A fragment of meteorite has been found in the village of Prečna near Novo Mesto, in southeastern Slovenia, which is thought to be a chunk of the object which exploded in the air above the country on 28 February this year (2020), and has been named the Novo Mesto Meteorite. The fragment was found by local resident Gregor Kos on his driveway on Wednesday 4 March, though he initially rejected the idea it was a meteorite on the basis that it was not magnetic, only reporting the find after reading about an organised search for such pieces by scientists in the local media, which was accompanied by pictures of similar rocks found elsewhere. It is thought highly likely that other fragments of the object will have fallen in the same area.
Chunk of meteorite found in the village of Prečna near Novo Mesto, in southeastern Slovenia, on 5 March 2020. Bojan Ambrožič.
The 28 February meteor was bright enough to be seen in daylight and exploded with a bang large enough to be detected by seismic monitoring stations in southern Slovenia. Objects of this size probably enter the Earth's atmosphere several times a year, though unless they do so over populated areas they are unlikely to be noticed. They are officially described as fireballs if they produce a light brighter than the planet Venus. The brightness of a meteor is caused by friction with the Earth's atmosphere, which is typically far greater than that caused by simple falling, due to the initial trajectory of the object. Such objects typically eventually explode in an airburst called by the friction, causing them to vanish as an luminous object. However this is not the end of the story as such explosions result in the production of a number of smaller objects, which fall to the ground under the influence of gravity (which does not cause the luminescence associated with friction-induced heating).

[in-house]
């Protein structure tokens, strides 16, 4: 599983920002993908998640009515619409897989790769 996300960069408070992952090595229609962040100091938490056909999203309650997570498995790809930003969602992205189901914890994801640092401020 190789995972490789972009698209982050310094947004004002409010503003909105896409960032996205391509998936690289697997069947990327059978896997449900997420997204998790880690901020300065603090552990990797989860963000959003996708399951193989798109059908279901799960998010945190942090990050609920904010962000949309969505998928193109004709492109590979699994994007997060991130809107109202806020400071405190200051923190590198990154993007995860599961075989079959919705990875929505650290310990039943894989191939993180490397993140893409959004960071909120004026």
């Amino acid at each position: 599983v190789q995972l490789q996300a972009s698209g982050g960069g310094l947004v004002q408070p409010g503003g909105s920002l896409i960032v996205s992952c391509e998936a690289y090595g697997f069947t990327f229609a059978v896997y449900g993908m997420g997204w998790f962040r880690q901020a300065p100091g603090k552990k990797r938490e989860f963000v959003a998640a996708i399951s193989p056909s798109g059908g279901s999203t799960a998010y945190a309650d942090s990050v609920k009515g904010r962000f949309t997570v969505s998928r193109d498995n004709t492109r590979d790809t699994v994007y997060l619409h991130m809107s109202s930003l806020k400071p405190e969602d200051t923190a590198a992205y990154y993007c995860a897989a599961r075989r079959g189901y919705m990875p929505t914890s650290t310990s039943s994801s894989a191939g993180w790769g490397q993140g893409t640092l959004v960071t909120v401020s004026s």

Meteorite-discoverer Gregor Kos holding the Novo Mesto Meteorite. Bojan Ambrožič.
These 'dark objects' do not continue along the path of the original bolide, but neither do they fall directly to the ground, but rather follow a course determined by the atmospheric currents (winds) through which the objects pass. Scientists are able to calculate potential trajectories for hypothetical dark objects derived from meteors using data from weather monitoring services.
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